The Help by Kathryn Stockett. I enjoyed so many things about this book–the endearing characters, the expert handling of race divides and the politics of the civil rights movement, the compassion with which the story unfolds. When I finished it, I gave the book to my daughter to read. Her emotional reaction to the story embodies the true gift of this novel. My daughter had read about segregation and the civil rights movement in textbooks, but this novel made it real for her. I’ve found that thoughtful explorations of fictional characters in real-life settings can often appeal to young adults in a way that the nonfiction narrative cannot.
Hotel on the Corner of Bitter and Sweet by Jamie Ford. Beauty and innocence collide with ugliness and despondence so magnificently in this novel–it’s like an abstract painting you cannot seem to turn your eyes from. It’s painful, yet glorious. This book is an absolute jewel to be cherished and, sadly, its questions regarding racial profiling, bigotry, and paranoia are as relevant today as they were during the height of World War II.
The Perks of Being a Wallflower by Stephen Chbosky. This is a beautiful coming-of-age story written in the epistolary style. I felt for this young man’s struggle with every ounce of my being. The characters were rich and alive. I saw the remnants of my teenage self, and those of my friends, in these familiar outcasts. The recent movie based on this novel is one of the best book-to-film adaptations I’ve seen in a long while. From a person who loves this book, I was thrilled to see that the film stayed very true to the story.
The Secret Life of Bees by Sue Monk Kidd. This is a delightful and poignant examination of what it means to be a mother and how important that relationship is in our lives. The characters and setting are often troubling–complex and real. I saw parts of myself in Lily, Rosaleen, May and June. I deeply admired August, a woman of great substance and humanity. The conclusion was so completely satisfying, I smiled ear to ear. Just a wonderful, thoughtful read.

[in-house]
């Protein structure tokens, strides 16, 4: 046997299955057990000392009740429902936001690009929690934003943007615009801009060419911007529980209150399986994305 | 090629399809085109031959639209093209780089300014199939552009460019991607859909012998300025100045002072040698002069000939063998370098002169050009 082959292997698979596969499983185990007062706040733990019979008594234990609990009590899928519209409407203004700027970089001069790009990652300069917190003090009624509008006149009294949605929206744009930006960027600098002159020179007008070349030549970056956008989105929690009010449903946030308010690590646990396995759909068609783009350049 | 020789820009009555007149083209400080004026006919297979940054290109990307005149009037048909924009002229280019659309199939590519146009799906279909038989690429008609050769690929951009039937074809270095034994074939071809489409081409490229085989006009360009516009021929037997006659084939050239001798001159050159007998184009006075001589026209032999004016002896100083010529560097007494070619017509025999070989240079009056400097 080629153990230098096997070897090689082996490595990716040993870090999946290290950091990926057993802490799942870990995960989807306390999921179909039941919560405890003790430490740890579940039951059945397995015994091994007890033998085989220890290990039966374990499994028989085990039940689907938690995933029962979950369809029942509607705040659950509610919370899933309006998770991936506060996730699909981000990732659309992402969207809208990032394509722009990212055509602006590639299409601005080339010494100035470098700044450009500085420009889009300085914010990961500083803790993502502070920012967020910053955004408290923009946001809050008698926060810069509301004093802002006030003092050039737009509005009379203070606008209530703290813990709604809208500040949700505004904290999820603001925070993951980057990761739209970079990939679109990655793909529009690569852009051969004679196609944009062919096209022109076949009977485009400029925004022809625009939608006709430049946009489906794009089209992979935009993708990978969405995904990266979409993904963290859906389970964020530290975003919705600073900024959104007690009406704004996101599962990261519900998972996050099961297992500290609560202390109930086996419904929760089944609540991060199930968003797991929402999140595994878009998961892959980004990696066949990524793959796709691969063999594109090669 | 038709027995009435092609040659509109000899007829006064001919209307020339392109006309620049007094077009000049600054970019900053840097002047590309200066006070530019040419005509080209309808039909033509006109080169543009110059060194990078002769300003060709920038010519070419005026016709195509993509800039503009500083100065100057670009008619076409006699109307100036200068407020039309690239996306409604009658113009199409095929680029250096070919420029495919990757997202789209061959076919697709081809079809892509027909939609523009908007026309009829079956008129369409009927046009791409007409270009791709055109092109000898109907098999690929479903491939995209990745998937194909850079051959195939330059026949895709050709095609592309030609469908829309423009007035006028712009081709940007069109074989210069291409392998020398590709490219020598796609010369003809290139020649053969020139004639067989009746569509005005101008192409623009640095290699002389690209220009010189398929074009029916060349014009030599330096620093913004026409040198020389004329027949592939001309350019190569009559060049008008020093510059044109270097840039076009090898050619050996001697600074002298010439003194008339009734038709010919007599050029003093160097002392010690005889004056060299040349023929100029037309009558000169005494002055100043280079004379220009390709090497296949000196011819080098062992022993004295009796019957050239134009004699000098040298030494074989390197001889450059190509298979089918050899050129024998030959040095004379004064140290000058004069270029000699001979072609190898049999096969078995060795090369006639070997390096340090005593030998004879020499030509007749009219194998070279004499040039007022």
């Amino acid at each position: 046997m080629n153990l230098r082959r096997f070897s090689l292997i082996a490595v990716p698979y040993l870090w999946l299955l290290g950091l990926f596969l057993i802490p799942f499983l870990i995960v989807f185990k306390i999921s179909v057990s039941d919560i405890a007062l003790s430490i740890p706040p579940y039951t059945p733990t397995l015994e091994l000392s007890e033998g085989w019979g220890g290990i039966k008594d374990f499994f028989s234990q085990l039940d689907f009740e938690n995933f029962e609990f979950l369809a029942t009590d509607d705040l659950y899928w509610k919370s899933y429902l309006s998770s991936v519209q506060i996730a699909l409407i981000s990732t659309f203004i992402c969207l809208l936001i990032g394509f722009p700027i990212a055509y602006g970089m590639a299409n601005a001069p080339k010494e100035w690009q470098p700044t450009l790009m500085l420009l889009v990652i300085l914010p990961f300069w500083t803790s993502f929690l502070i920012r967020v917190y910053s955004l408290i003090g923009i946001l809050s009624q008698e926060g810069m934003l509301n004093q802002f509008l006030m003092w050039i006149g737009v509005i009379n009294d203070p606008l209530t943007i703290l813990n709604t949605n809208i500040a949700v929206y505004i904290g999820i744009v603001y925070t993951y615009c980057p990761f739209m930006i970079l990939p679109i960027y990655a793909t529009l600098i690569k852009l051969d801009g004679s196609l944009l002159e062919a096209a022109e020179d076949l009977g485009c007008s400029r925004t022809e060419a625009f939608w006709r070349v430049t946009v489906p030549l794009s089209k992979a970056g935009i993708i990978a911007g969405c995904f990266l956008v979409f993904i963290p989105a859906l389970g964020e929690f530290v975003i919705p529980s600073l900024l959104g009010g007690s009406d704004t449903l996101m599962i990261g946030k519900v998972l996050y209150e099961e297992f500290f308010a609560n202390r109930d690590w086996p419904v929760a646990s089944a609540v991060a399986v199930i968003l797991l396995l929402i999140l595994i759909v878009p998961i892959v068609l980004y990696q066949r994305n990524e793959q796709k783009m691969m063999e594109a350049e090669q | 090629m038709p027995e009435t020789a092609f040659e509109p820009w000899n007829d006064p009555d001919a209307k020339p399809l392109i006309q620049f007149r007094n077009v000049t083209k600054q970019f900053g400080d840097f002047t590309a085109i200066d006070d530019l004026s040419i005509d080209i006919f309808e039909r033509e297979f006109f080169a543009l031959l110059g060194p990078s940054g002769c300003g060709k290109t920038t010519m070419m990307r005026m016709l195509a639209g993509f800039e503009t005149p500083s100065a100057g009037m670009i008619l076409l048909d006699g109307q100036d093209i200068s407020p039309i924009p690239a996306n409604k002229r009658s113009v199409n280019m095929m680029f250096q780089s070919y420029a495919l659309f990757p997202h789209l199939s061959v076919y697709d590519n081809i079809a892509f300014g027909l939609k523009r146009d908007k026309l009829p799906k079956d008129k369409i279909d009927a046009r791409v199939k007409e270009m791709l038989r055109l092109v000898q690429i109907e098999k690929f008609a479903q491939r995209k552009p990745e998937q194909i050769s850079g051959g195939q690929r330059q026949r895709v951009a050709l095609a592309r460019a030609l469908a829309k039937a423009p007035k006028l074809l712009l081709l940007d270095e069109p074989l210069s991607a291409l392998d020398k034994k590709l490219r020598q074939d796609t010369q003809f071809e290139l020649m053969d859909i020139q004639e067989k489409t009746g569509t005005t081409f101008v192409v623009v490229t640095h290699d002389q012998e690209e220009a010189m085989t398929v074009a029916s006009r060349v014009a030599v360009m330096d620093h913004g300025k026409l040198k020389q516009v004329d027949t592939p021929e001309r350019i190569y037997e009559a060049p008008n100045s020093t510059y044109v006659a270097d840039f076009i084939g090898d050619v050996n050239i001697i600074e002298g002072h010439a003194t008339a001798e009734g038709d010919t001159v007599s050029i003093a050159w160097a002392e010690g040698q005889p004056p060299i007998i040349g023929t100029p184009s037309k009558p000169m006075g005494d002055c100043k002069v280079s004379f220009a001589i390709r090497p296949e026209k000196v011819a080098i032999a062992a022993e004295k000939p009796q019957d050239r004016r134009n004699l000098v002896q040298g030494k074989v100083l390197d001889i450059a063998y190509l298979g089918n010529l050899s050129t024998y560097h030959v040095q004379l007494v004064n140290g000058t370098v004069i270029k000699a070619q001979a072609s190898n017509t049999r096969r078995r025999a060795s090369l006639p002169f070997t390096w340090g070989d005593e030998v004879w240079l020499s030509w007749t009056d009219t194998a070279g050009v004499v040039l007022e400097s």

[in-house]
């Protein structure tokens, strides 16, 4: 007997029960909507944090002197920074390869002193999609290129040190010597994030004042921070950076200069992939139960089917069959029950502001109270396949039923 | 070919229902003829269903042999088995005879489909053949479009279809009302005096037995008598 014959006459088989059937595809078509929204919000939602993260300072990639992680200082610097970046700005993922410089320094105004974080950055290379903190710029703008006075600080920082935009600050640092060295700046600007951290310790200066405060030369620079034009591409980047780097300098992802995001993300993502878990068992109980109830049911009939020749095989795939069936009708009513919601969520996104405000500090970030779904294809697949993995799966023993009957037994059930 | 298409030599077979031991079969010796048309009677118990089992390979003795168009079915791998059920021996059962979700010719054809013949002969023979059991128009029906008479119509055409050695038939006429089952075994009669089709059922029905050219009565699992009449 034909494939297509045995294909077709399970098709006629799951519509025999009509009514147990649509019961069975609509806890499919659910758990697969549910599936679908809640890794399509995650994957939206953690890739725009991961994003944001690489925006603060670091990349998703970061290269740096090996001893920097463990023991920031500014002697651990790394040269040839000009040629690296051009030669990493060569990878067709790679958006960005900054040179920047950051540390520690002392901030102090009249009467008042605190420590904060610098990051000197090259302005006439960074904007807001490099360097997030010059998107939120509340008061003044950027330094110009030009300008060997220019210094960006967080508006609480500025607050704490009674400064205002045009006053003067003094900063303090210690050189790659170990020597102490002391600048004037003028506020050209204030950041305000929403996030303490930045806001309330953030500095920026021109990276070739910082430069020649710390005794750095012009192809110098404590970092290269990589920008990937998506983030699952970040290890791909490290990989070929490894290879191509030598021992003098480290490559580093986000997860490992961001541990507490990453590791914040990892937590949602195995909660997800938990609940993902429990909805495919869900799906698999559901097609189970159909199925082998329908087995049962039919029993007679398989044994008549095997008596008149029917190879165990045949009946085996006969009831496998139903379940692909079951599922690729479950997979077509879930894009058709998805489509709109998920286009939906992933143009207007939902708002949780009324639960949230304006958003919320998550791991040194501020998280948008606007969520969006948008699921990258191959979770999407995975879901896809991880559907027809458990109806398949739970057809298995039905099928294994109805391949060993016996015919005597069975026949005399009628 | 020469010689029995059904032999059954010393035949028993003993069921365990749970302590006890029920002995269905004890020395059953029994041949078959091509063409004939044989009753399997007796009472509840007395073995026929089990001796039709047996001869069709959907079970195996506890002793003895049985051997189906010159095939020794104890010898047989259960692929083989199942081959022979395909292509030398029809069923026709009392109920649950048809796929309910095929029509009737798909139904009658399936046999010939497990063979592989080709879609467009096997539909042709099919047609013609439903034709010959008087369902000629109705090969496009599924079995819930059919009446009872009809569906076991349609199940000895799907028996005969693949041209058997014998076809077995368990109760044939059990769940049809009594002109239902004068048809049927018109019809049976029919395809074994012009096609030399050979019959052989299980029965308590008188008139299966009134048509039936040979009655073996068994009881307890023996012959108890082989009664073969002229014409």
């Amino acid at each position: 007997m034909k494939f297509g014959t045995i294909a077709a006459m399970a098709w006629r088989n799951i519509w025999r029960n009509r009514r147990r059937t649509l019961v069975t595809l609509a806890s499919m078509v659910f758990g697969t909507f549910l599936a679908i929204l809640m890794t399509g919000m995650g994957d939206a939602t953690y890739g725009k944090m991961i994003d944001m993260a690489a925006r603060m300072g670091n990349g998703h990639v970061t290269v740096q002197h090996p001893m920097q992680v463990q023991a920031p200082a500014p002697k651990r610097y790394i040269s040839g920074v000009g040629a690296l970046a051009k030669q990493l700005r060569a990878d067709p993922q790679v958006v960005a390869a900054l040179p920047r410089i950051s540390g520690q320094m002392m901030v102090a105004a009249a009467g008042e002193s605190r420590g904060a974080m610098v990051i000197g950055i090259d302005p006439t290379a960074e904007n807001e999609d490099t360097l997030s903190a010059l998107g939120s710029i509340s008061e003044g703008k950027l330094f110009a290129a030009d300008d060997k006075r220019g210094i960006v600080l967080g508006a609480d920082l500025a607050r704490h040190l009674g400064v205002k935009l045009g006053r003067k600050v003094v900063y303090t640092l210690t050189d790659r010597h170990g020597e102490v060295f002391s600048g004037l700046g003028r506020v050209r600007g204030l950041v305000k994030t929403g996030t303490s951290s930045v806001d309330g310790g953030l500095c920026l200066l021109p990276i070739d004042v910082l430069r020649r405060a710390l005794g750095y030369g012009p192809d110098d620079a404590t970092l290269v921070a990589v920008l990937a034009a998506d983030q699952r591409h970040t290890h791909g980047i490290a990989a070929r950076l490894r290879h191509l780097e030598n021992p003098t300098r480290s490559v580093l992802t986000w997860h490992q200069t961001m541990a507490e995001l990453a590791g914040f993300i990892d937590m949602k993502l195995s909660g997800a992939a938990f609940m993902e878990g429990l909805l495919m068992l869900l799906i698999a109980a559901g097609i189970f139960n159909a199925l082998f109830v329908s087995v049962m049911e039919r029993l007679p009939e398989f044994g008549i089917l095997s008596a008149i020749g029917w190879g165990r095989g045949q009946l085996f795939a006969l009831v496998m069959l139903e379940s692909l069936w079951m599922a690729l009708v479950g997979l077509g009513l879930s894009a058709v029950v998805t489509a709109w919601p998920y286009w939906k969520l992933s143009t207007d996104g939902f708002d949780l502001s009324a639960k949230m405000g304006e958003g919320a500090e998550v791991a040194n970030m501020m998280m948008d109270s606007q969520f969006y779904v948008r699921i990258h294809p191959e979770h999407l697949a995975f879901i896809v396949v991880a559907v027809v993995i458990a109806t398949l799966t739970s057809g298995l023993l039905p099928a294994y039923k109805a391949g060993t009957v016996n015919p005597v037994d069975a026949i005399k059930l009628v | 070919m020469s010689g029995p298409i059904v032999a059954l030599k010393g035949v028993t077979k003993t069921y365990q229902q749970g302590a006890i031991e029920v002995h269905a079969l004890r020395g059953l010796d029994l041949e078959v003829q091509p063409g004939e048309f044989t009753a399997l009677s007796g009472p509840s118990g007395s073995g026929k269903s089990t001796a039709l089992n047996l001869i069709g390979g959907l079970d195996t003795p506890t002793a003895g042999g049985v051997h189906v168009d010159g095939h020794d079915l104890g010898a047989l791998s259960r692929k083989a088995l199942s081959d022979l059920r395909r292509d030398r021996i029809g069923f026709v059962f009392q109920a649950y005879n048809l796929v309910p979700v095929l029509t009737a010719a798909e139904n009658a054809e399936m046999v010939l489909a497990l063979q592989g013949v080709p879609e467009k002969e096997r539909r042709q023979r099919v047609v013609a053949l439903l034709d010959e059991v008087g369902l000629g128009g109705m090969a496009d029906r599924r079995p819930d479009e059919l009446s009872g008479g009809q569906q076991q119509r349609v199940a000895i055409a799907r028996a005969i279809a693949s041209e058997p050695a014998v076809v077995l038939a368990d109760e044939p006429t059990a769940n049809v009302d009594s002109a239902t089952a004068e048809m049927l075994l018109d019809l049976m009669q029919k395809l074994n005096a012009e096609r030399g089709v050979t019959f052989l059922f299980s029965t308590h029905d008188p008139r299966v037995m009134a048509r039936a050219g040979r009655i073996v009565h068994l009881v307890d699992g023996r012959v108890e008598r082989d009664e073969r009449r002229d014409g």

The Thirteenth Tale by Diane Setterfield. I could not put this book down–it’s been a long time since I read a good, old-fashioned ghost story.
Water for Elephants by Sara Gruen. I have a very tender place for books that incorporate an elderly person looking back on his or her own life–the era and events that shaped that life and what that person ultimately becomes defined by. My first job as a young teenager was in a local rest home. That experience affected me in a profound and immeasurable way. Three decades later, the people I met there continue to appear in my stories and essays–their suffering and memories still weigh heavily on me.
World War Z: An Oral History of the Zombie War by Max Brooks. I am not at all a science fiction fan, but who doesn’t like a good zombies-taking-over-the-world story once in a while? Seriously, the way this book explores fear, political policy, and human redemption is fantastic. I thought this novel was brilliant.
*Disclosure: I am an Amazon Affiliate and will be paid a few cents every time a book is purchased from a link on my website.